On the second day of our road trip we only needed to drive another 3 hours to reach Tamworth and meet our friends. So we decided to check out some local attractions in Glen Innes before setting off on the next leg of our journey. We visited "The Australian Standing Stones".
"The Australian Standing Stones began as an ambitious project by a small, dedicated group of citizens who wanted to mark Glen Innes's Celtic heritage. It was in Australia's 1988 Bicentenary Year that the Celtic Council of Australia developed the idea of erecting a national monument to honour all Celtic peoples who helped pioneer Australia. Glen Innes responded with a 46-page submission for Australian Standing Stones, inspired by the Ring of Brodgar in Scotland's Orkneys."
|TOH sits at a picnic table made of stones in front of the circle of standing stones.|
The main feature of the Australian Standing Stones is a circle of 24 stones, representing the 24 hours of the day. Read more information here:
There is a big Celtic Festival here in a few weeks.
|The gigantic boulder of granite rests precariously on a 300 millimetre point amongst other rock formations.|
We drove on towards the next town Armidale on the way we stopped to view the 'Balancing Rock.'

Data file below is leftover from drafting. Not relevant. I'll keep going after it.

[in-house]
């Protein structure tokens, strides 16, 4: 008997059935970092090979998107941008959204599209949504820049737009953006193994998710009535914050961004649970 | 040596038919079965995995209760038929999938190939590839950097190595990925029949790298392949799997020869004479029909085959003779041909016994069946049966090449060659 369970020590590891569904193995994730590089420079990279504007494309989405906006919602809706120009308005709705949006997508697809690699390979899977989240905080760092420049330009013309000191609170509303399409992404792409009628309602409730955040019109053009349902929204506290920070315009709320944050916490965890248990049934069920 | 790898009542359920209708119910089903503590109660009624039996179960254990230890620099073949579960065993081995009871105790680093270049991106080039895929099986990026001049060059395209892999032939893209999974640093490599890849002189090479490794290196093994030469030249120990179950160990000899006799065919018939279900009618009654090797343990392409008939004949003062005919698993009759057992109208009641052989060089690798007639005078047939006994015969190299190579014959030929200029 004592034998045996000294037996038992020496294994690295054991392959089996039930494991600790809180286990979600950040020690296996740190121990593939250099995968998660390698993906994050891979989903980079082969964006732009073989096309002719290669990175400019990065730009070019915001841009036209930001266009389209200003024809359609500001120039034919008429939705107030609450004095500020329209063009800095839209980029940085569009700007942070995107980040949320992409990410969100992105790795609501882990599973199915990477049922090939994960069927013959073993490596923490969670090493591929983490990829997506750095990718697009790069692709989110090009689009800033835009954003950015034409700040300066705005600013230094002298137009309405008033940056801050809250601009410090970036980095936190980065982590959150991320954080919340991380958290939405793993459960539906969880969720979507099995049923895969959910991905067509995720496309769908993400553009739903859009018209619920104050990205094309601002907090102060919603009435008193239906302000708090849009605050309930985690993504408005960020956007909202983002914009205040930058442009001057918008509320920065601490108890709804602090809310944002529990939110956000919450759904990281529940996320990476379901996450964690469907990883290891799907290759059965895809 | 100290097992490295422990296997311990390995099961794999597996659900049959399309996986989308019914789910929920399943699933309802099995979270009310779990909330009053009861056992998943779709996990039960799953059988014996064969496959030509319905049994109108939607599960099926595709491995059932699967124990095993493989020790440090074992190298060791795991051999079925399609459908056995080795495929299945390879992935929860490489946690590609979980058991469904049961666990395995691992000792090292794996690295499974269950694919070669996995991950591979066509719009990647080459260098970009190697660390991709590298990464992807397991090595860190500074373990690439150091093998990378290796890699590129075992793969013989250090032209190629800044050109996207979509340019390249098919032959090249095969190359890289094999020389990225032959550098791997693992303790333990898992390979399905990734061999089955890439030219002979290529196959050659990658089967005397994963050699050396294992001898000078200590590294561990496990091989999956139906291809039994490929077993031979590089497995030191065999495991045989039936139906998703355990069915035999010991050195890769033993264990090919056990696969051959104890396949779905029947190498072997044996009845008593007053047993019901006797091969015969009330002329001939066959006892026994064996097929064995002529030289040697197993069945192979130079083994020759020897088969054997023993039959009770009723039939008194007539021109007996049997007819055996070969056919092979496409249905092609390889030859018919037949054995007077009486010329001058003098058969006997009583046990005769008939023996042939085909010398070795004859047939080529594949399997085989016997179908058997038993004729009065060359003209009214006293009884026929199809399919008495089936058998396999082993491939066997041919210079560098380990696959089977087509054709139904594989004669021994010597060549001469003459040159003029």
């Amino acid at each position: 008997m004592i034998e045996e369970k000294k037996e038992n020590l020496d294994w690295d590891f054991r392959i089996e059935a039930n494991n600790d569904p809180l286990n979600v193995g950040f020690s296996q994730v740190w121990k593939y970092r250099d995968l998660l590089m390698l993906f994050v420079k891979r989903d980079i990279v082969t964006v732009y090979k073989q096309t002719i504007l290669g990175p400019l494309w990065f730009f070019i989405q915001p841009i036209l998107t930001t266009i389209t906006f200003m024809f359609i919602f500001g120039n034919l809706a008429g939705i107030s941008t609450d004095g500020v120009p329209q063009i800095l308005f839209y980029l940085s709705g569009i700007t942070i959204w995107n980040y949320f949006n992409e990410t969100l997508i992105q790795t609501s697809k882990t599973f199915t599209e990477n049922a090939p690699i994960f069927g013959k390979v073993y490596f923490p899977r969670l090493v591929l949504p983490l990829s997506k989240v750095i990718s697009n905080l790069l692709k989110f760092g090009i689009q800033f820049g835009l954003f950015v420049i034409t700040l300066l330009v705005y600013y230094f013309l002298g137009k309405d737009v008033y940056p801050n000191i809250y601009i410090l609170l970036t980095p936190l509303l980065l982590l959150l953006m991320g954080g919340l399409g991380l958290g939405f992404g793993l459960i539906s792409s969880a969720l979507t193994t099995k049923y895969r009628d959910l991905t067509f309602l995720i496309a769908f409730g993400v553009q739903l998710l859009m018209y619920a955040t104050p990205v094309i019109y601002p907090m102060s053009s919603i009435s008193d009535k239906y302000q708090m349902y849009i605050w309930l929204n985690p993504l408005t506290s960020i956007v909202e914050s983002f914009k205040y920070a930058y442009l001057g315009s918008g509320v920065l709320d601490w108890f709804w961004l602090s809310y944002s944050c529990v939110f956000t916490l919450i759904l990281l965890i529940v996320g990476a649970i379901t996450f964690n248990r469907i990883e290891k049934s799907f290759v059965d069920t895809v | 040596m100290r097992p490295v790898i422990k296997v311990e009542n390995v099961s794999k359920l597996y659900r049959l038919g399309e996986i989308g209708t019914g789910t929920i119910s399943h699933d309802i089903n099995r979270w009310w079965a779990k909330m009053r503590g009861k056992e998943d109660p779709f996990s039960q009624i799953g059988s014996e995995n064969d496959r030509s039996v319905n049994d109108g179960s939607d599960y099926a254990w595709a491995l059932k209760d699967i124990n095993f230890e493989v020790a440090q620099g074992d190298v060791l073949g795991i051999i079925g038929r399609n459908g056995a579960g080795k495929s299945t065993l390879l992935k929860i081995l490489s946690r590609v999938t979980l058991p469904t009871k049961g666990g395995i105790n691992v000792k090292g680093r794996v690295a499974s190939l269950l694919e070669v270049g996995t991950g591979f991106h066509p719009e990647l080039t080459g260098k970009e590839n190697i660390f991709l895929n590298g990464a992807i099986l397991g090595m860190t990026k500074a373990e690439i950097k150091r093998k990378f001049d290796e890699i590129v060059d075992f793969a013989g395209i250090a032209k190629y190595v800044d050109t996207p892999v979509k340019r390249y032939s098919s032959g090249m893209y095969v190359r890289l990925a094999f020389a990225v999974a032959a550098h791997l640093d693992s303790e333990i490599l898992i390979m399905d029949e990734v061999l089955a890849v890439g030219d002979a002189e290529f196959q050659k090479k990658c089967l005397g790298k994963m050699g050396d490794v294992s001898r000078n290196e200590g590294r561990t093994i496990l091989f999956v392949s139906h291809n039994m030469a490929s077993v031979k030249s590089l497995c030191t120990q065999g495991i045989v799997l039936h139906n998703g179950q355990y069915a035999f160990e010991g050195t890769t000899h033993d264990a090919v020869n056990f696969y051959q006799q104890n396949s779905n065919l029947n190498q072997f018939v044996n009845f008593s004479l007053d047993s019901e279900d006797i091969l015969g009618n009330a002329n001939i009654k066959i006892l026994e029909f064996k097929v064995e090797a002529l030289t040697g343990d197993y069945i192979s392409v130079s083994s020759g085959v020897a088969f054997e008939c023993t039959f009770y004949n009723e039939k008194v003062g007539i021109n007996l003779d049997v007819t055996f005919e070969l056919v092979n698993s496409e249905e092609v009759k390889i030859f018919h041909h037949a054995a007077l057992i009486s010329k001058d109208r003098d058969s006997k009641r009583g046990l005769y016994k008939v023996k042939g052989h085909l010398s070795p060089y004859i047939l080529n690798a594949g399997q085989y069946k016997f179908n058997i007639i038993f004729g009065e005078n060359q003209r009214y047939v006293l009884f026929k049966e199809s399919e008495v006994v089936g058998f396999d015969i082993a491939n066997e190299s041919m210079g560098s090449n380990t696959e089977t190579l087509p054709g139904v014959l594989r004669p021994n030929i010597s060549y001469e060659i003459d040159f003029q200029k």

Then we passed through rich farming country. There were many sheep and cattle farms.
The countryside was absolutely beautiful.
We were in Armidale in time for TOH's coffee break. Armidale is a beautiful university town with glorious churches and Autumn trees.
Next stop Tamworth but first we stopped to see "Thunderbolt's Rock". It is a shame the graffiti vandals have defaced this natural rock formation with a very colourful history of Australia's bush-ranging days.
"Originally known as Split Rock, the boulders afforded 'gentleman bushranger' Frederick Wordsworth Ward, better known as Captain Thunderbolt, the perfect vantage point for monitoring the approach of unwary mail coaches. He first visited the site in 1863 when, after a daring escape from Sydney's notorious Cockatoo Island prison, he and fellow escapee, Fred Britten, used the rock as a hideout. They were surprised by passing troopers while lying in wait at the rock to bail up an approaching mailman. Thunderbolt was shot in the knee during the fiery exchange of gunshots that ensued."